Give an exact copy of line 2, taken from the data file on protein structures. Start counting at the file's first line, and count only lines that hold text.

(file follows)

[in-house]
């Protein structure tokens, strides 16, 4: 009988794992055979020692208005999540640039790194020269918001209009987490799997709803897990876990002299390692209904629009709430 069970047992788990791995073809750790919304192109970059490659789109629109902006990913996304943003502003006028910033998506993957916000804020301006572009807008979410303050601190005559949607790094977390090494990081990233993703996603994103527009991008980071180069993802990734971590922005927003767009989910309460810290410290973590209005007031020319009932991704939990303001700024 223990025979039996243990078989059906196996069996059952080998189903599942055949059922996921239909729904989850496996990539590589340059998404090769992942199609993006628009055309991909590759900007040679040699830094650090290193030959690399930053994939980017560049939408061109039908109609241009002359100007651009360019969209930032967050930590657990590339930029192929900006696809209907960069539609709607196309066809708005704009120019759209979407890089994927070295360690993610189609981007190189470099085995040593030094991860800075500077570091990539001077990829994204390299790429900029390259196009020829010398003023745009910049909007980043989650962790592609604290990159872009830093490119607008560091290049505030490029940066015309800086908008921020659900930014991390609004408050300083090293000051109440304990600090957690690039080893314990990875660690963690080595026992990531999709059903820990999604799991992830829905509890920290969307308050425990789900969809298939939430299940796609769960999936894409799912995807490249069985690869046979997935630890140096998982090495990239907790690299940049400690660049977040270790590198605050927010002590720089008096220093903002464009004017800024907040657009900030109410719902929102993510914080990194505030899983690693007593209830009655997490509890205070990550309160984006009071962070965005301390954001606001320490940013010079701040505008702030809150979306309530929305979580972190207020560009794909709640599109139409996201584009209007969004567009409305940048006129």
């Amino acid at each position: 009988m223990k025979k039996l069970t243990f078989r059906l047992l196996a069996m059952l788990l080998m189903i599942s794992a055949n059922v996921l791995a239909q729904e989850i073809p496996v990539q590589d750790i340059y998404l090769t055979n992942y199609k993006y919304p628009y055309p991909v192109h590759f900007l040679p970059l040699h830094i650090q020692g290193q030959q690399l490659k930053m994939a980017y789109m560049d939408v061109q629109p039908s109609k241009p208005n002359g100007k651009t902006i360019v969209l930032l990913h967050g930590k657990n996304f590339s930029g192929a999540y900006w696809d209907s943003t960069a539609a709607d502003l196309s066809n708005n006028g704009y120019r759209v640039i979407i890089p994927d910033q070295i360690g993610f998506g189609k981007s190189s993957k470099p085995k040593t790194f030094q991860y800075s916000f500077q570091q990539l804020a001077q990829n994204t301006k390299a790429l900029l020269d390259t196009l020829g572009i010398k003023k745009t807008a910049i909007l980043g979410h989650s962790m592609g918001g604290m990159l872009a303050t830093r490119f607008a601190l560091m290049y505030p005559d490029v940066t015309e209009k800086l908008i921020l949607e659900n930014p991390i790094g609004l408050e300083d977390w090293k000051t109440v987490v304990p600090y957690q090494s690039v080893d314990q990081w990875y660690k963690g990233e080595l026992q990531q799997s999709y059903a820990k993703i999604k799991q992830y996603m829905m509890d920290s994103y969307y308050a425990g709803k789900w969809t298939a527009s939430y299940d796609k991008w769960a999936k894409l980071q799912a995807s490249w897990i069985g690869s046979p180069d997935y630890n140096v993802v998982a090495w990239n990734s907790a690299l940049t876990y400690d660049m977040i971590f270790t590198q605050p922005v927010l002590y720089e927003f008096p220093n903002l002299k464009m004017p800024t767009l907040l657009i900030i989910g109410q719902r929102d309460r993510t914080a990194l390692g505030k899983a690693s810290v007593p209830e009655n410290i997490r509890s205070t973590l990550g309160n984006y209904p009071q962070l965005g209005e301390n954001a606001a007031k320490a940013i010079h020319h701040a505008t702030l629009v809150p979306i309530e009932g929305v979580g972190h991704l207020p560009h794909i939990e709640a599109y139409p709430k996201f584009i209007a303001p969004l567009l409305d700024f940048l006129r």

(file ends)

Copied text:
């Protein structure tokens, strides 16, 4: 009988794992055979020692208005999540640039790194020269918001209009987490799997709803897990876990002299390692209904629009709430 069970047992788990791995073809750790919304192109970059490659789109629109902006990913996304943003502003006028910033998506993957916000804020301006572009807008979410303050601190005559949607790094977390090494990081990233993703996603994103527009991008980071180069993802990734971590922005927003767009989910309460810290410290973590209005007031020319009932991704939990303001700024 223990025979039996243990078989059906196996069996059952080998189903599942055949059922996921239909729904989850496996990539590589340059998404090769992942199609993006628009055309991909590759900007040679040699830094650090290193030959690399930053994939980017560049939408061109039908109609241009002359100007651009360019969209930032967050930590657990590339930029192929900006696809209907960069539609709607196309066809708005704009120019759209979407890089994927070295360690993610189609981007190189470099085995040593030094991860800075500077570091990539001077990829994204390299790429900029390259196009020829010398003023745009910049909007980043989650962790592609604290990159872009830093490119607008560091290049505030490029940066015309800086908008921020659900930014991390609004408050300083090293000051109440304990600090957690690039080893314990990875660690963690080595026992990531999709059903820990999604799991992830829905509890920290969307308050425990789900969809298939939430299940796609769960999936894409799912995807490249069985690869046979997935630890140096998982090495990239907790690299940049400690660049977040270790590198605050927010002590720089008096220093903002464009004017800024907040657009900030109410719902929102993510914080990194505030899983690693007593209830009655997490509890205070990550309160984006009071962070965005301390954001606001320490940013010079701040505008702030809150979306309530929305979580972190207020560009794909709640599109139409996201584009209007969004567009409305940048006129």